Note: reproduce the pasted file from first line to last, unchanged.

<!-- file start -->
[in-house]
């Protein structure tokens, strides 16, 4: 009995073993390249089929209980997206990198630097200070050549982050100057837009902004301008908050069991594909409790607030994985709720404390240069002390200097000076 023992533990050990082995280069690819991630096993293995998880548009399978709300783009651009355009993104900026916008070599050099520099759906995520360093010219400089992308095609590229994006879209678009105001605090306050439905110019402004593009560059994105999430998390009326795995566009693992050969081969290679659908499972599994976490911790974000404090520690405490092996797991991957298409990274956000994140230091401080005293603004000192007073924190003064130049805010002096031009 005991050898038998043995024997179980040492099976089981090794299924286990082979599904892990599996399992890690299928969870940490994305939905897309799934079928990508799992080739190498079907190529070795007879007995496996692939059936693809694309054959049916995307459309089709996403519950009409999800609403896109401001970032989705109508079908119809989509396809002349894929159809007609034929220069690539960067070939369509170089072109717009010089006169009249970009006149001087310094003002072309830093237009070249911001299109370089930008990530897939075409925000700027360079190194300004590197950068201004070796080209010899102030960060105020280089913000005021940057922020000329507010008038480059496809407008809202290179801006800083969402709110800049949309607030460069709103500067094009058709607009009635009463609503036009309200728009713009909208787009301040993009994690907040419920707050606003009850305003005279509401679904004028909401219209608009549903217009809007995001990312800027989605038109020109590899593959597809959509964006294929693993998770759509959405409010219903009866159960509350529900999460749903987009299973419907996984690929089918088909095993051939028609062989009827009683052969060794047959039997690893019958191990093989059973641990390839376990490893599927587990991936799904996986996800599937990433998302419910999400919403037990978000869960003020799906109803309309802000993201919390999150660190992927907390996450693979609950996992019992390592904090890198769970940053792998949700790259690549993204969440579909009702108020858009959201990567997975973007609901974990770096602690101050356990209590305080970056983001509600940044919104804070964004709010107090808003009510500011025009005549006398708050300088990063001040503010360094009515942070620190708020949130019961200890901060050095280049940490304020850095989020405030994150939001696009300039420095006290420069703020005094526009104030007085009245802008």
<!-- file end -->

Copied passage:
[in-house]
């Protein structure tokens, strides 16, 4: 009995073993390249089929209980997206990198630097200070050549982050100057837009902004301008908050069991594909409790607030994985709720404390240069002390200097000076 023992533990050990082995280069690819991630096993293995998880548009399978709300783009651009355009993104900026916008070599050099520099759906995520360093010219400089992308095609590229994006879209678009105001605090306050439905110019402004593009560059994105999430998390009326795995566009693992050969081969290679659908499972599994976490911790974000404090520690405490092996797991991957298409990274956000994140230091401080005293603004000192007073924190003064130049805010002096031009 005991050898038998043995024997179980040492099976089981090794299924286990082979599904892990599996399992890690299928969870940490994305939905897309799934079928990508799992080739190498079907190529070795007879007995496996692939059936693809694309054959049916995307459309089709996403519950009409999800609403896109401001970032989705109508079908119809989509396809002349894929159809007609034929220069690539960067070939369509170089072109717009010089006169009249970009006149001087310094003002072309830093237009070249911001299109370089930008990530897939075409925000700027360079190194300004590197950068201004070796080209010899102030960060105020280089913000005021940057922020000329507010008038480059496809407008809202290179801006800083969402709110800049949309607030460069709103500067094009058709607009009635009463609503036009309200728009713009909208787009301040993009994690907040419920707050606003009850305003005279509401679904004028909401219209608009549903217009809007995001990312800027989605038109020109590899593959597809959509964006294929693993998770759509959405409010219903009866159960509350529900999460749903987009299973419907996984690929089918088909095993051939028609062989009827009683052969060794047959039997690893019958191990093989059973641990390839376990490893599927587990991936799904996986996800599937990433998302419910999400919403037990978000869960003020799906109803309309802000993201919390999150660190992927907390996450693979609950996992019992390592904090890198769970940053792998949700790259690549993204969440579909009702108020858009959201990567997975973007609901974990770096602690101050356990209590305080970056983001509600940044919104804070964004709010107090808003009510500011025009005549006398708050300088990063001040503010360094009515942070620190708020949130019961200890901060050095280049940490304020850095989020405030994150939001696009300039420095006290420069703020005094526009104030007085009245802008």